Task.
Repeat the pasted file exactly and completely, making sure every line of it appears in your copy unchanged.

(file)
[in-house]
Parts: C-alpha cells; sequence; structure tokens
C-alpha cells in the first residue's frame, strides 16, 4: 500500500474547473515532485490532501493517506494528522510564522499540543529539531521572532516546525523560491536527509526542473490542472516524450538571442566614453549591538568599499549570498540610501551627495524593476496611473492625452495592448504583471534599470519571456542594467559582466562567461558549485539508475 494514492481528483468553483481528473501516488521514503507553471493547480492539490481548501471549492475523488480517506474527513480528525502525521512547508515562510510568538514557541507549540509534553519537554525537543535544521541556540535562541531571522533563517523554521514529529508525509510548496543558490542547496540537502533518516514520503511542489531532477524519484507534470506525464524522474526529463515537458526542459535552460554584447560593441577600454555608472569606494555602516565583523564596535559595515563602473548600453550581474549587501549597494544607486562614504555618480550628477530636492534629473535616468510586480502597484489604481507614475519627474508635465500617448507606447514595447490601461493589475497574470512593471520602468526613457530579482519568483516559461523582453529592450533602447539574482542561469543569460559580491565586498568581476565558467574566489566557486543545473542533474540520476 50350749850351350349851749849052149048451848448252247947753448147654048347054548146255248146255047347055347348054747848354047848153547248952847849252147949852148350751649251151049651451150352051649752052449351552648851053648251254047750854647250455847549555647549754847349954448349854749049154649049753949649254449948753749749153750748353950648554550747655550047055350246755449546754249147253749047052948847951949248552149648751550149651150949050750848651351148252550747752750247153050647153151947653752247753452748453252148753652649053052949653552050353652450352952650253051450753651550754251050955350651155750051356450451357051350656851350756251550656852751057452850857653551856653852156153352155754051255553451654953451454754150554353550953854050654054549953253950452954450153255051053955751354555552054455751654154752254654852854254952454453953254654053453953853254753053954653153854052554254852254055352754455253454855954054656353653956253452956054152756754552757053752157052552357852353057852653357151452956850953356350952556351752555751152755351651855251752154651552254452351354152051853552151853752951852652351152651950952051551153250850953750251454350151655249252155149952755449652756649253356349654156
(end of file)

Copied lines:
[in-house]
Parts: C-alpha cells; sequence; structure tokens
C-alpha cells in the first residue's frame, strides 16, 4: 500500500474547473515532485490532501493517506494528522510564522499540543529539531521572532516546525523560491536527509526542473490542472516524450538571442566614453549591538568599499549570498540610501551627495524593476496611473492625452495592448504583471534599470519571456542594467559582466562567461558549485539508475 494514492481528483468553483481528473501516488521514503507553471493547480492539490481548501471549492475523488480517506474527513480528525502525521512547508515562510510568538514557541507549540509534553519537554525537543535544521541556540535562541531571522533563517523554521514529529508525509510548496543558490542547496540537502533518516514520503511542489531532477524519484507534470506525464524522474526529463515537458526542459535552460554584447560593441577600454555608472569606494555602516565583523564596535559595515563602473548600453550581474549587501549597494544607486562614504555618480550628477530636492534629473535616468510586480502597484489604481507614475519627474508635465500617448507606447514595447490601461493589475497574470512593471520602468526613457530579482519568483516559461523582453529592450533602447539574482542561469543569460559580491565586498568581476565558467574566489566557486543545473542533474540520476 50350749850351350349851749849052149048451848448252247947753448147654048347054548146255248146255047347055347348054747848354047848153547248952847849252147949852148350751649251151049651451150352051649752052449351552648851053648251254047750854647250455847549555647549754847349954448349854749049154649049753949649254449948753749749153750748353950648554550747655550047055350246755449546754249147253749047052948847951949248552149648751550149651150949050750848651351148252550747752750247153050647153151947653752247753452748453252148753652649053052949653552050353652450352952650253051450753651550754251050955350651155750051356450451357051350656851350756251550656852751057452850857653551856653852156153352155754051255553451654953451454754150554353550953854050654054549953253950452954450153255051053955751354555552054455751654154752254654852854254952454453953254654053453953853254753053954653153854052554254852254055352754455253454855954054656353653956253452956054152756754552757053752157052552357852353057852653357151452956850953356350952556351752555751152755351651855251752154651552254452351354152051853552151853752951852652351152651950952051551153250850953750251454350151655249252155149952755449652756649253356349654156